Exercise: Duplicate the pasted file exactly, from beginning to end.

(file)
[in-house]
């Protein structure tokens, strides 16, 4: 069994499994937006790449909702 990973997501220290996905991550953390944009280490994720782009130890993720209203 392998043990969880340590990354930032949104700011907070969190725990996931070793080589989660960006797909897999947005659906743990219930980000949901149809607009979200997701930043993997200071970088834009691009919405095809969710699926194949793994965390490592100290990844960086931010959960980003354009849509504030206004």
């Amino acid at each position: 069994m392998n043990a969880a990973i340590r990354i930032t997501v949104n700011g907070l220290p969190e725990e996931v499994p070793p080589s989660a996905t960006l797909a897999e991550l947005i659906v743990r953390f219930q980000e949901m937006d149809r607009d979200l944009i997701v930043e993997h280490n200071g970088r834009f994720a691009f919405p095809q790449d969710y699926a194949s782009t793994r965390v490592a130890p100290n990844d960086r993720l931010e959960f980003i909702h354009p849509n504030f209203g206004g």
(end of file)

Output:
[in-house]
């Protein structure tokens, strides 16, 4: 069994499994937006790449909702 990973997501220290996905991550953390944009280490994720782009130890993720209203 392998043990969880340590990354930032949104700011907070969190725990996931070793080589989660960006797909897999947005659906743990219930980000949901149809607009979200997701930043993997200071970088834009691009919405095809969710699926194949793994965390490592100290990844960086931010959960980003354009849509504030206004």
């Amino acid at each position: 069994m392998n043990a969880a990973i340590r990354i930032t997501v949104n700011g907070l220290p969190e725990e996931v499994p070793p080589s989660a996905t960006l797909a897999e991550l947005i659906v743990r953390f219930q980000e949901m937006d149809r607009d979200l944009i997701v930043e993997h280490n200071g970088r834009f994720a691009f919405p095809q790449d969710y699926a194949s782009t793994r965390v490592a130890p100290n990844d960086r993720l931010e959960f980003i909702h354009p849509n504030f209203g206004g």